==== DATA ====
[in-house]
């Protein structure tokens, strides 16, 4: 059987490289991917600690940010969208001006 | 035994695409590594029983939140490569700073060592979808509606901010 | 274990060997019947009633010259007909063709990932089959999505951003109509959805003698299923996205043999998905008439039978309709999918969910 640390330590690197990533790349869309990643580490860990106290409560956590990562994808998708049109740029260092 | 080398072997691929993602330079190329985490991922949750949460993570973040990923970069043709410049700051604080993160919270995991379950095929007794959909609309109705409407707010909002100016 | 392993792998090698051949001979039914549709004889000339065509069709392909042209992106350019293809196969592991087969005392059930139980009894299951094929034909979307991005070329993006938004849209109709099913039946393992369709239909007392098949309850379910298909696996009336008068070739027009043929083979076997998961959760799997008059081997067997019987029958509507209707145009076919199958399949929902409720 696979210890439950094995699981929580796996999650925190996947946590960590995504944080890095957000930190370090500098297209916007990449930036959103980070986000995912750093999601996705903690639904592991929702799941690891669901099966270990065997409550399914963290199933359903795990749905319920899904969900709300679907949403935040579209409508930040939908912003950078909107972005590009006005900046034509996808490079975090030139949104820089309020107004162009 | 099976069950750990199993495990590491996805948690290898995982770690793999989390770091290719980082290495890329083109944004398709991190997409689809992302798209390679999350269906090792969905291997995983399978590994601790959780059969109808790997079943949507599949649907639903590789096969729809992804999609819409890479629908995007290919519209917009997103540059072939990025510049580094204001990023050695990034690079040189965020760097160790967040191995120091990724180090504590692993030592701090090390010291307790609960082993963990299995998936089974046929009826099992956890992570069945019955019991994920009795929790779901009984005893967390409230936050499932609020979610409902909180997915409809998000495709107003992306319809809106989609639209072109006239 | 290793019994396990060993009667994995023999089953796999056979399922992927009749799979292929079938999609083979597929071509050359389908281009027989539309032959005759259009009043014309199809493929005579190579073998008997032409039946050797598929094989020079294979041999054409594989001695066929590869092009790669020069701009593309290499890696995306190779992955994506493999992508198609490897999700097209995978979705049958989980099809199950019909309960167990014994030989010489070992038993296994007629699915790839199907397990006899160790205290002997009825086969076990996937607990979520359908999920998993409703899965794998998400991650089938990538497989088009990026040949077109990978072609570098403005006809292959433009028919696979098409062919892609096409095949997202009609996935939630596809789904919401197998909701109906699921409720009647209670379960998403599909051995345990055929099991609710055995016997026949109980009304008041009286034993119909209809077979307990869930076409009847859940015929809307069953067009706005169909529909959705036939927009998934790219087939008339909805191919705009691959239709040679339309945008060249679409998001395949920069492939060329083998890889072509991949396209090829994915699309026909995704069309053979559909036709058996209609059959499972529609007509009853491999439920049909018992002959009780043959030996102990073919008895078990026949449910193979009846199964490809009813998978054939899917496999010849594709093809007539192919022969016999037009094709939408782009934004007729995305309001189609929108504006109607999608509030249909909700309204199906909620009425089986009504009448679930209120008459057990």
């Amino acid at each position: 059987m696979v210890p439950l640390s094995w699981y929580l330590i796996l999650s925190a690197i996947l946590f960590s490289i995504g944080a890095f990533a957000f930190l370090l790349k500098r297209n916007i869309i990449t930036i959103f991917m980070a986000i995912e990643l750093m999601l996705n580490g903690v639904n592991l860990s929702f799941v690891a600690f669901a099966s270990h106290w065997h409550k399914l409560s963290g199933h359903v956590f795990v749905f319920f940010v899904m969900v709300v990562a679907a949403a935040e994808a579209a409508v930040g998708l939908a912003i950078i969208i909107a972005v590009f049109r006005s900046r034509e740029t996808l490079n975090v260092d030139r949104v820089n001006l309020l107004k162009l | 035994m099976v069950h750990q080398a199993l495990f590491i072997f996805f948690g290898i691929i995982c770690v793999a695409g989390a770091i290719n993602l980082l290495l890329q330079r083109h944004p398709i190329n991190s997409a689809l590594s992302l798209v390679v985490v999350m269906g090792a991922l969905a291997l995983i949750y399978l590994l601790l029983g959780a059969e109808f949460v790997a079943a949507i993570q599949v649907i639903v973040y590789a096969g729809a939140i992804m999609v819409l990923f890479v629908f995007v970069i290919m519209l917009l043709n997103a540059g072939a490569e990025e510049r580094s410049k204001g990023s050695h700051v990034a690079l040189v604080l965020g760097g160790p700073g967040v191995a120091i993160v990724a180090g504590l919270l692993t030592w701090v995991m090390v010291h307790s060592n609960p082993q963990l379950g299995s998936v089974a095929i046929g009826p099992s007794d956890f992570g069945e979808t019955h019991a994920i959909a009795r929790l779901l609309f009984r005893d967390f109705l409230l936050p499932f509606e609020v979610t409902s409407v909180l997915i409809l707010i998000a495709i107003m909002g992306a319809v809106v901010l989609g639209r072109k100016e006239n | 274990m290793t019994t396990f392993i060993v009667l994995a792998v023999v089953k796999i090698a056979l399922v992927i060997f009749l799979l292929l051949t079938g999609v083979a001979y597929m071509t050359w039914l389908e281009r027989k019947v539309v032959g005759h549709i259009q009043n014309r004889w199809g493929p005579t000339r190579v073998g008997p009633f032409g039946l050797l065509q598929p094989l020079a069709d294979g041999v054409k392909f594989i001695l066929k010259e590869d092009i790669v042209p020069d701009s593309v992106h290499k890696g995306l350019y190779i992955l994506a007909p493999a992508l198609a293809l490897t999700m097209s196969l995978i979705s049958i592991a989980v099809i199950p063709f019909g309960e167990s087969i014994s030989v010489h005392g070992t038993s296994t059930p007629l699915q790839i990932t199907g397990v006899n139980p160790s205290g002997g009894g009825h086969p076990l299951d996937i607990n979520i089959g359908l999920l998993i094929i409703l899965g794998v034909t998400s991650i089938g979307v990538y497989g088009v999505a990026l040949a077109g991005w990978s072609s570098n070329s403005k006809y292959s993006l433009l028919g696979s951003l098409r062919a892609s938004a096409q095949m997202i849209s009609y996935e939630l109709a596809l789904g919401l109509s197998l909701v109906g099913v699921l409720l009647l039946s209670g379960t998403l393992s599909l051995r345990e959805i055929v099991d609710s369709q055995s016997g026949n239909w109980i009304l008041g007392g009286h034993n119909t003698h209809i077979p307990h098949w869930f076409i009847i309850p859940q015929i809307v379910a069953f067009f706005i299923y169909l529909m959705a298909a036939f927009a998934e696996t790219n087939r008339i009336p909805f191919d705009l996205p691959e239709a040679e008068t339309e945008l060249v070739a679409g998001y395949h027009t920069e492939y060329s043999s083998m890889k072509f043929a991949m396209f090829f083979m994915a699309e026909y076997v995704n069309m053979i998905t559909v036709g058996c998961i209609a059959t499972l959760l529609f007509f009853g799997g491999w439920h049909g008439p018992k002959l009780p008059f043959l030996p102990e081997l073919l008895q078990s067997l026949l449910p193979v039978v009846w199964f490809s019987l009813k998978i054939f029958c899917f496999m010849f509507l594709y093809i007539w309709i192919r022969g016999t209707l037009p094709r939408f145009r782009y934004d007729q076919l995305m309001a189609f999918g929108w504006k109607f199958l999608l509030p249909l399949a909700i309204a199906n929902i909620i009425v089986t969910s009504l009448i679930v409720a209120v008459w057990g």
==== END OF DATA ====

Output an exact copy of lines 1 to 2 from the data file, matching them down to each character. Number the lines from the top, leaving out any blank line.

[in-house]
């Protein structure tokens, strides 16, 4: 059987490289991917600690940010969208001006 | 035994695409590594029983939140490569700073060592979808509606901010 | 274990060997019947009633010259007909063709990932089959999505951003109509959805003698299923996205043999998905008439039978309709999918969910 640390330590690197990533790349869309990643580490860990106290409560956590990562994808998708049109740029260092 | 080398072997691929993602330079190329985490991922949750949460993570973040990923970069043709410049700051604080993160919270995991379950095929007794959909609309109705409407707010909002100016 | 392993792998090698051949001979039914549709004889000339065509069709392909042209992106350019293809196969592991087969005392059930139980009894299951094929034909979307991005070329993006938004849209109709099913039946393992369709239909007392098949309850379910298909696996009336008068070739027009043929083979076997998961959760799997008059081997067997019987029958509507209707145009076919199958399949929902409720 696979210890439950094995699981929580796996999650925190996947946590960590995504944080890095957000930190370090500098297209916007990449930036959103980070986000995912750093999601996705903690639904592991929702799941690891669901099966270990065997409550399914963290199933359903795990749905319920899904969900709300679907949403935040579209409508930040939908912003950078909107972005590009006005900046034509996808490079975090030139949104820089309020107004162009 | 099976069950750990199993495990590491996805948690290898995982770690793999989390770091290719980082290495890329083109944004398709991190997409689809992302798209390679999350269906090792969905291997995983399978590994601790959780059969109808790997079943949507599949649907639903590789096969729809992804999609819409890479629908995007290919519209917009997103540059072939990025510049580094204001990023050695990034690079040189965020760097160790967040191995120091990724180090504590692993030592701090090390010291307790609960082993963990299995998936089974046929009826099992956890992570069945019955019991994920009795929790779901009984005893967390409230936050499932609020979610409902909180997915409809998000495709107003992306319809809106989609639209072109006239 | 290793019994396990060993009667994995023999089953796999056979399922992927009749799979292929079938999609083979597929071509050359389908281009027989539309032959005759259009009043014309199809493929005579190579073998008997032409039946050797598929094989020079294979041999054409594989001695066929590869092009790669020069701009593309290499890696995306190779992955994506493999992508198609490897999700097209995978979705049958989980099809199950019909309960167990014994030989010489070992038993296994007629699915790839199907397990006899160790205290002997009825086969076990996937607990979520359908999920998993409703899965794998998400991650089938990538497989088009990026040949077109990978072609570098403005006809292959433009028919696979098409062919892609096409095949997202009609996935939630596809789904919401197998909701109906699921409720009647209670379960998403599909051995345990055929099991609710055995016997026949109980009304008041009286034993119909209809077979307990869930076409009847859940015929809307069953067009706005169909529909959705036939927009998934790219087939008339909805191919705009691959239709040679339309945008060249679409998001395949920069492939060329083998890889072509991949396209090829994915699309026909995704069309053979559909036709058996209609059959499972529609007509009853491999439920049909018992002959009780043959030996102990073919008895078990026949449910193979009846199964490809009813998978054939899917496999010849594709093809007539192919022969016999037009094709939408782009934004007729995305309001189609929108504006109607999608509030249909909700309204199906909620009425089986009504009448679930209120008459057990």